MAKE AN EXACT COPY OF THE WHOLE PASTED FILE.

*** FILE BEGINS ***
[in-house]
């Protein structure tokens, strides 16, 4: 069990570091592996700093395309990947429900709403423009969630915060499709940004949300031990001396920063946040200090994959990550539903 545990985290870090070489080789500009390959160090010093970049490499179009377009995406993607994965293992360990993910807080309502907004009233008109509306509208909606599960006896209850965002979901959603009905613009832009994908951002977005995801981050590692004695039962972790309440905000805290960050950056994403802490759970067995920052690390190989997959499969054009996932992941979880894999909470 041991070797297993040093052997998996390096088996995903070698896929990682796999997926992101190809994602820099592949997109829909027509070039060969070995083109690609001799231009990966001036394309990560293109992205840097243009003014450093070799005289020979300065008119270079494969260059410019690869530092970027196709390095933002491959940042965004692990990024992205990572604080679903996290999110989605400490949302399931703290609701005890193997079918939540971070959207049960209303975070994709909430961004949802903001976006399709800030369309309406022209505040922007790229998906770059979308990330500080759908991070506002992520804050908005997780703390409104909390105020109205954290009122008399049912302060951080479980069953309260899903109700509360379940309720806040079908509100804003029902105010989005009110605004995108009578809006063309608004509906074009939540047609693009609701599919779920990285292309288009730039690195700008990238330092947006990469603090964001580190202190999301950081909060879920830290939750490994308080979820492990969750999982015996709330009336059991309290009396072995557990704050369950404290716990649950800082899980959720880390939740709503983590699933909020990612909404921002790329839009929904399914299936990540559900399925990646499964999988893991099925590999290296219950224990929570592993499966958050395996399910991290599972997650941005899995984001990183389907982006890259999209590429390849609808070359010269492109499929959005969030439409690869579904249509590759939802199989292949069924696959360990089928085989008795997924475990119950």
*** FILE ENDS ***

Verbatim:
[in-house]
């Protein structure tokens, strides 16, 4: 069990570091592996700093395309990947429900709403423009969630915060499709940004949300031990001396920063946040200090994959990550539903 545990985290870090070489080789500009390959160090010093970049490499179009377009995406993607994965293992360990993910807080309502907004009233008109509306509208909606599960006896209850965002979901959603009905613009832009994908951002977005995801981050590692004695039962972790309440905000805290960050950056994403802490759970067995920052690390190989997959499969054009996932992941979880894999909470 041991070797297993040093052997998996390096088996995903070698896929990682796999997926992101190809994602820099592949997109829909027509070039060969070995083109690609001799231009990966001036394309990560293109992205840097243009003014450093070799005289020979300065008119270079494969260059410019690869530092970027196709390095933002491959940042965004692990990024992205990572604080679903996290999110989605400490949302399931703290609701005890193997079918939540971070959207049960209303975070994709909430961004949802903001976006399709800030369309309406022209505040922007790229998906770059979308990330500080759908991070506002992520804050908005997780703390409104909390105020109205954290009122008399049912302060951080479980069953309260899903109700509360379940309720806040079908509100804003029902105010989005009110605004995108009578809006063309608004509906074009939540047609693009609701599919779920990285292309288009730039690195700008990238330092947006990469603090964001580190202190999301950081909060879920830290939750490994308080979820492990969750999982015996709330009336059991309290009396072995557990704050369950404290716990649950800082899980959720880390939740709503983590699933909020990612909404921002790329839009929904399914299936990540559900399925990646499964999988893991099925590999290296219950224990929570592993499966958050395996399910991290599972997650941005899995984001990183389907982006890259999209590429390849609808070359010269492109499929959005969030439409690869579904249509590759939802199989292949069924696959360990089928085989008795997924475990119950």